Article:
Legal Realism, Federalism, Standing and Greenhouse Gases

Update [2007-4-9 11:54:52 by Big Tent Democrat]: Jack Balkin makes similar points with much less verbiage.

Linda Greenhouse yesterday wrote with seeming mirth about Chief Justice John Robert's biting dissent in the EPA/Global Warming case. In particular, Greenhouse appeared to enjoy Justice Stevens' invocation of federalism as a basis for granting standing to the petitioners:

In the majority opinion, Justice John Paul Stevens found five votes for the conclusion that Massachusetts not only met all three tests but was also entitled to special deference for its claim to standing because of its status as a sovereign state. Invoking no modern precedent — because there was none — to support this new theory of states’ rights, Justice Stevens deftly turned the court’s federalism revolution, which he has long opposed, on its head and provoked an objection from the chief justice. States have “no special rights or status” when it comes to standing, Chief Justice Roberts said.

While this is all just another manifestation of legal realism from all of the Justices, I do think it has some interesting implications that go beyond this discrete issue. I'll discuss why I think so on the flip.

Any lawyer SHOULD tell you that standing is an utterly ad hoc area of the law. Any judge that wants to hear a case can find standing. Any judge that does not, can choose not to finding standing. I have no real solution for this problem of uncertainty in our "justice" system.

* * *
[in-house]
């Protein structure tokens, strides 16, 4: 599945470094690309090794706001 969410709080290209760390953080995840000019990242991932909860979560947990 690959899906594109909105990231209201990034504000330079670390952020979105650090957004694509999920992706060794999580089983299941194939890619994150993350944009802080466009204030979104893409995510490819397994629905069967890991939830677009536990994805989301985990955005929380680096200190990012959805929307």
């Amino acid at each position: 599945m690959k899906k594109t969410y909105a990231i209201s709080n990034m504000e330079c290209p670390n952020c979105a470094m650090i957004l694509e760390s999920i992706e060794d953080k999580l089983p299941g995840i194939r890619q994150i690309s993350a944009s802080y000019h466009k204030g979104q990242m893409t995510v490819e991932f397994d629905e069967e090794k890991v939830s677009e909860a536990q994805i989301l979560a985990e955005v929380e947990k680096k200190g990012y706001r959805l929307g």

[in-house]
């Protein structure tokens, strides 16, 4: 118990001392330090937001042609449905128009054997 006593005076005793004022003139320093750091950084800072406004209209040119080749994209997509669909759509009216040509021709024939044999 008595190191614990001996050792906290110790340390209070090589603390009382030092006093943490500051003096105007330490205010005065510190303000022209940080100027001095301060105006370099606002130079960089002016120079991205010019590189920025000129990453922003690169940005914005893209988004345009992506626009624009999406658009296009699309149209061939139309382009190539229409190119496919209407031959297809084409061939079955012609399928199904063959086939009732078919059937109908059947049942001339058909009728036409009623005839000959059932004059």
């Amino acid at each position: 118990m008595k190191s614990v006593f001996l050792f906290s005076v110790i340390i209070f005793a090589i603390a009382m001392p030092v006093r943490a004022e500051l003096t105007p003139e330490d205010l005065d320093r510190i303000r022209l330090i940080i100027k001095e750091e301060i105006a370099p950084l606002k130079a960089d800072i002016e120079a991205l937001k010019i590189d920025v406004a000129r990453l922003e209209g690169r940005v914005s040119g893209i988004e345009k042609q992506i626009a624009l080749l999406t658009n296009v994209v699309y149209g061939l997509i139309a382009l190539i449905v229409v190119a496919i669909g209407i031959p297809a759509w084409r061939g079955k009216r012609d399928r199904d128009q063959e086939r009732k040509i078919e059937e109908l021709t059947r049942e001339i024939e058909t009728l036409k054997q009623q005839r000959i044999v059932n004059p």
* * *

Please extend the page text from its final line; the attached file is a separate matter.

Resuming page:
But I do think there is a larger truth that the Stevens-Roberts dispute on federalism and standing reveals - that the narrow view of standing the SCOTUS has taken since the rise of Rehnquist requires a different type of legislating by the Congress - one where its power to legislate must expressly provide methods of enforcement against the Executive Branch. Consider Chief Justice Roberts' dissent:

Global warming may be a "crisis," even "the most pressing environmental problem of our time." Pet. for Cert. 26, 22. Indeed, it may ultimately affect nearly everyone on the planet in some potentially adverse way, and it may be that governments have done too little to address it. It is not a problem, however, that has escaped the attention of policymakers in the Executive and Legislative Branches of our Government, who continue to consider regulatory, legislative, and treaty-based means of addressing global climate change. Apparently dissatisfied with the pace of progress on this issue in the elected branches, petitioners have come to the courts claiming broad-ranging injury, and attempting to tie that injury to the Government's alleged failure to comply with a rather narrow statutory provision. I would reject these challenges as nonjusticiable. Such a conclusion involves no judgment on whether global warming exists, what causes it, or the extent of the problem. Nor does it render petitioners without recourse. This Court's standing jurisprudence simply recognizes that redress of grievances of the sort at issue here "is the function of Congress and the Chief Executive," not the federal courts. Lujan v. Defenders of Wildlife, 504 U. S. 555, 576 (1992).